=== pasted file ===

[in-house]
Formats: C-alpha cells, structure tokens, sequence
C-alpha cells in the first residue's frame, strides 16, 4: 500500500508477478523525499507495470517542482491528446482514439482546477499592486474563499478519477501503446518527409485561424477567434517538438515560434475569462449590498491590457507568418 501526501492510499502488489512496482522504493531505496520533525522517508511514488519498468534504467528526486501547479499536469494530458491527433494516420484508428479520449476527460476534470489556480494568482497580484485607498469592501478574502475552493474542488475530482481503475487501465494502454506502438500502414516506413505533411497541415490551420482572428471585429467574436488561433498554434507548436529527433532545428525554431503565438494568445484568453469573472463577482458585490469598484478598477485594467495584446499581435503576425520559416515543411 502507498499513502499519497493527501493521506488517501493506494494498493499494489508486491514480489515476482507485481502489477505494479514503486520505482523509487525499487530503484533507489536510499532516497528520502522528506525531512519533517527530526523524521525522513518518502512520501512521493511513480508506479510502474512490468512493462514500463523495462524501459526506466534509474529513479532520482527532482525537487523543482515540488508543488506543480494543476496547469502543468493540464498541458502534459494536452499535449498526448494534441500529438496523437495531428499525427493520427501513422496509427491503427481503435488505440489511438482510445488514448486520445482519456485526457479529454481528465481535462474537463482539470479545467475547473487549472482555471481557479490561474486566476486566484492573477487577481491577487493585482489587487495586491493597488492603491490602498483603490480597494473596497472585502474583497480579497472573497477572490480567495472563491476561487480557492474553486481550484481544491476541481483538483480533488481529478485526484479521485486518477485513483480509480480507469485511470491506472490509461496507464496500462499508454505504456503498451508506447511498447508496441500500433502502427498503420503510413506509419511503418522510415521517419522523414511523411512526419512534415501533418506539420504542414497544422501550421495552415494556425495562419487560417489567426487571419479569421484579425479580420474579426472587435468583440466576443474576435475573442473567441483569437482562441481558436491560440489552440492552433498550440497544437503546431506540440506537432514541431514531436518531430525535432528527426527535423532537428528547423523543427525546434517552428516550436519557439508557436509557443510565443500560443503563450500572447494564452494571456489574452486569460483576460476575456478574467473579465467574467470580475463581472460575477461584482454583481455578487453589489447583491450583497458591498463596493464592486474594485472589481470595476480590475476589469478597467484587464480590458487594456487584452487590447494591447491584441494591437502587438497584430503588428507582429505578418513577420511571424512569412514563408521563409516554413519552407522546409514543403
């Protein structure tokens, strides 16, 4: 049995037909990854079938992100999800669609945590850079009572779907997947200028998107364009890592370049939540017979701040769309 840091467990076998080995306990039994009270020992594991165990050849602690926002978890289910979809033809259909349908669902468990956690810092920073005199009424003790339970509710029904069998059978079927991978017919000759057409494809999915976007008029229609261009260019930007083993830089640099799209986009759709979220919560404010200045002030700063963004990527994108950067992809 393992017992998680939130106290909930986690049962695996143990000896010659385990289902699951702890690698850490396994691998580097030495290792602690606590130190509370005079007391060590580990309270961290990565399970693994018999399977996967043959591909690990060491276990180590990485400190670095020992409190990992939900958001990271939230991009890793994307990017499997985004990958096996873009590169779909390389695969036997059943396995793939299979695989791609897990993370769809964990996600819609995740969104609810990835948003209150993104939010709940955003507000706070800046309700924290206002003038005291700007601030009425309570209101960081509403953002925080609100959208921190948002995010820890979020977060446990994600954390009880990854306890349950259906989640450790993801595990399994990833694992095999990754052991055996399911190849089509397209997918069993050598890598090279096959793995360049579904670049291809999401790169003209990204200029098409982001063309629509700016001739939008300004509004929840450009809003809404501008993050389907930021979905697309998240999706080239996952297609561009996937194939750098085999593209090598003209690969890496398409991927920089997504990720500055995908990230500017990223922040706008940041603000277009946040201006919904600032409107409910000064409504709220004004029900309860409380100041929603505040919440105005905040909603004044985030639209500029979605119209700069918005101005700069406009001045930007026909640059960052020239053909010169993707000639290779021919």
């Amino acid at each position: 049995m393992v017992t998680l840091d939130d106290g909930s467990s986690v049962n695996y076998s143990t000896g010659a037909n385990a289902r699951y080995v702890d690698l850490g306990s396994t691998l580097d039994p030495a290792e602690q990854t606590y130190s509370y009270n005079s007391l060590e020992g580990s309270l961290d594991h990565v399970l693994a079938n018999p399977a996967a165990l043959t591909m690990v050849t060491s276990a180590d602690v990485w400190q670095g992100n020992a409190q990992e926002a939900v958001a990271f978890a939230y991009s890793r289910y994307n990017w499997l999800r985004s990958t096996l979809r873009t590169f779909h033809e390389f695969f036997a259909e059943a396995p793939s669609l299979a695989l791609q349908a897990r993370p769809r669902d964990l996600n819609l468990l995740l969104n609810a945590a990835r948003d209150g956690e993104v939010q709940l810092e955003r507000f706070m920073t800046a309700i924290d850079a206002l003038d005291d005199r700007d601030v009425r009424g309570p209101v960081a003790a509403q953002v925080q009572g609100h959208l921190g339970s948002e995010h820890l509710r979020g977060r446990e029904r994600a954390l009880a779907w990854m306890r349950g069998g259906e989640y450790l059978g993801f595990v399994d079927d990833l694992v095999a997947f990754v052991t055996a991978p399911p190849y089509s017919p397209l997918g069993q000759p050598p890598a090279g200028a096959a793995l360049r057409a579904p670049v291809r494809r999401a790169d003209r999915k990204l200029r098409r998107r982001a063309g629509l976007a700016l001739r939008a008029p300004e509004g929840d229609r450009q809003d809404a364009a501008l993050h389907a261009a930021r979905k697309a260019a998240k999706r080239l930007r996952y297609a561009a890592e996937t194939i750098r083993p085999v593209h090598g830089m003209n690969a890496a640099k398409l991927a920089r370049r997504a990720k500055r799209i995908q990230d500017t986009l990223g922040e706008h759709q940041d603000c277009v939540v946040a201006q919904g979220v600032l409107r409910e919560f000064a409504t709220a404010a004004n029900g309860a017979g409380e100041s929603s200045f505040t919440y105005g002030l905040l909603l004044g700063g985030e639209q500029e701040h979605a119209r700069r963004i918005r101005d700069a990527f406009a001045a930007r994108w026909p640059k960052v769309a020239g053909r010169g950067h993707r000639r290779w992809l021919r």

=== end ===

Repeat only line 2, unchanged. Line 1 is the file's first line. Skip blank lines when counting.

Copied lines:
Formats: C-alpha cells, structure tokens, sequence